1.Bright light therapy for Circadian Rhythm Sleep Disorder
The principle of light therapy is to imitate bright sunlight and in turn tune the body clock. The light is provided through a Bright light box.
This therapy helps a person maintain a consistent circadian rhythm by sending a properly timed signal of light through the retina of the eye to the brain's suprachaismatic nucleus, or body clock in the hypothalamus Circadian rhythm disturbances respond very well to light therapy, especially bright light (>600 Lux). The timing of light therapy also is important as it affects the degree and direction of the rhythm shift. The modes of therapy for different disorders are:
Light therapy applied in the early evening and nighttime hours will delay the cycle for Advanced Circadian Rhythm Disorder (ACR)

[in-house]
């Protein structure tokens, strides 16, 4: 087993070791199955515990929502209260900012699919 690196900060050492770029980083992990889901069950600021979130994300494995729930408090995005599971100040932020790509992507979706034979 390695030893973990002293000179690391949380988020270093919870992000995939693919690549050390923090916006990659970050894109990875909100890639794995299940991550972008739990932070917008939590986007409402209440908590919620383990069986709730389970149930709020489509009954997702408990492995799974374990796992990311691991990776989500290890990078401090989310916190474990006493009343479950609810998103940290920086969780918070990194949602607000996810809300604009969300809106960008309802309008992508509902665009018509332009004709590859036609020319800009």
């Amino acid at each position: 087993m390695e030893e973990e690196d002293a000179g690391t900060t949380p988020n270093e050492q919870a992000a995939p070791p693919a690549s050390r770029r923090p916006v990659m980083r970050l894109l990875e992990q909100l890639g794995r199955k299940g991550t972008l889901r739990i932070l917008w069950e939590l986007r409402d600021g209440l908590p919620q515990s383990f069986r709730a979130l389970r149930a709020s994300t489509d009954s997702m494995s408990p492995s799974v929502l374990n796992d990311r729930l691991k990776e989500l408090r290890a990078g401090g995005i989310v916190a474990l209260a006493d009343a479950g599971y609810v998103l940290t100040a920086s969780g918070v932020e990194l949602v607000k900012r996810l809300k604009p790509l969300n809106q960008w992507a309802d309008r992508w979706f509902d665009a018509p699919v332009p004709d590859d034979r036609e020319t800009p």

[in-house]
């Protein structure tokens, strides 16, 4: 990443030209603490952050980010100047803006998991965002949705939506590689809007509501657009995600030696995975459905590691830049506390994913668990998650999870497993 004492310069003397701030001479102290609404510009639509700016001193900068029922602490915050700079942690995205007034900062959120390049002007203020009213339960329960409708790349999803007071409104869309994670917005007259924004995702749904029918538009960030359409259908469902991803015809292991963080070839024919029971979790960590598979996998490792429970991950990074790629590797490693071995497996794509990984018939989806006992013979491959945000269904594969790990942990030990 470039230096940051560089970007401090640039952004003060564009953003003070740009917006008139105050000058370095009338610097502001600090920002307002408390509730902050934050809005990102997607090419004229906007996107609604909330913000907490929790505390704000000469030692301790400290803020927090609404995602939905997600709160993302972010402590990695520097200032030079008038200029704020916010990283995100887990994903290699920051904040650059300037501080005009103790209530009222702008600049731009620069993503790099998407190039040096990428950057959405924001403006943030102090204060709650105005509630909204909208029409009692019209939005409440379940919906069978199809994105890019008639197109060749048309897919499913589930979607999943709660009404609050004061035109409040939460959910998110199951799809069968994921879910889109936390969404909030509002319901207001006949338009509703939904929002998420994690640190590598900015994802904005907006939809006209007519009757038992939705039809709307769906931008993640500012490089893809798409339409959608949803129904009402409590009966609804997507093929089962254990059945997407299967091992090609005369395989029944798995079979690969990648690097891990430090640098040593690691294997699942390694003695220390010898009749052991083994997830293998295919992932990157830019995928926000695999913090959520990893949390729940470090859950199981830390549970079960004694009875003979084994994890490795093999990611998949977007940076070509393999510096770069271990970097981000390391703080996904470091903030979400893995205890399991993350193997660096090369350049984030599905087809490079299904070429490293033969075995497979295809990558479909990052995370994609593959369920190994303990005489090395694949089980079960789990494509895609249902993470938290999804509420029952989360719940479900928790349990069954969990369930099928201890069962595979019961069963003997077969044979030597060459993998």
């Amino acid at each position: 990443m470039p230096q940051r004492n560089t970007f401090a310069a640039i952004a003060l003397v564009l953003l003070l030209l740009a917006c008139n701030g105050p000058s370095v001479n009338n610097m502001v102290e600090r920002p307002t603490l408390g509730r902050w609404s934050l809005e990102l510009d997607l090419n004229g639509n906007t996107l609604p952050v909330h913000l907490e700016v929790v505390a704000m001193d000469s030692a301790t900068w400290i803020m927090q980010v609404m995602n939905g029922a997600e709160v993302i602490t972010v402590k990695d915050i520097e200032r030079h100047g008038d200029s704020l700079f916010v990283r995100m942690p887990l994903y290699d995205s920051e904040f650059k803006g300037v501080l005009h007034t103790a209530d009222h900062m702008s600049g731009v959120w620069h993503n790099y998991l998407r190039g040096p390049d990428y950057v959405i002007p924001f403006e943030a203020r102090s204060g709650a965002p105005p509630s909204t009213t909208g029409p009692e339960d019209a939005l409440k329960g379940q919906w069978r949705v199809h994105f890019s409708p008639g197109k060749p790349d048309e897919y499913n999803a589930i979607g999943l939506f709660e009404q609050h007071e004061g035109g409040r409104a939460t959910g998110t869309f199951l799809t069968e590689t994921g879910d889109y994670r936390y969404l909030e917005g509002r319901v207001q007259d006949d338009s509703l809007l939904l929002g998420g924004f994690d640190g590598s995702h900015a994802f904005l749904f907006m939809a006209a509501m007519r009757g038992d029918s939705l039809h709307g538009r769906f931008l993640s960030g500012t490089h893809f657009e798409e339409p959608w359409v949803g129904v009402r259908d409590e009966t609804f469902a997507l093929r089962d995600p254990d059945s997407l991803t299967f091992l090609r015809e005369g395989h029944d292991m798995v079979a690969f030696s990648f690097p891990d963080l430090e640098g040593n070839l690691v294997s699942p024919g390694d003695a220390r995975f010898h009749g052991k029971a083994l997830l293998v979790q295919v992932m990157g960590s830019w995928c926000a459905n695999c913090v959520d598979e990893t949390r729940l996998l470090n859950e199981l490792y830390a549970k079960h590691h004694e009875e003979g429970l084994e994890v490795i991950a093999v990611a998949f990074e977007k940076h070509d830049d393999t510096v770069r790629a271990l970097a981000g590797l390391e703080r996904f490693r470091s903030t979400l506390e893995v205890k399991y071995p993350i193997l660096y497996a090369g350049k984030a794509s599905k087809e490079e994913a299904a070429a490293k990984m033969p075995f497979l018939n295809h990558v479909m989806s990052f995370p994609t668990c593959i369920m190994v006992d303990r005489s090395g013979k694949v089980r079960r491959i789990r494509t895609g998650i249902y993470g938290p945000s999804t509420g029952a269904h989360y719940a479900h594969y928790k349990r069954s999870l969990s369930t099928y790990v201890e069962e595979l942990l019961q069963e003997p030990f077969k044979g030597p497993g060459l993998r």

In the early morning light therapy will stimulate morning alertness and an earlier bedtime for Delayed Circadian Rhythm Disorder (DCR). Bimodal Circadian Rhythm Disorder (BCR)
may cause a person to be awake during the night, so it is important to avoid light during the night. Use bright light in the mid morning, afternoon, late afternoon and evening while avoiding bright morning light before 9:00 am.
For sighted people, bright morning light should regulate Non 24-hour Sleep/Wake Cycle
symptoms or a free running circadian rhythm
Light therapy should always be used within the proper limits for intensity and time. Minor side effects
may include the following:
Eye irritation and dryness
Dryness of skin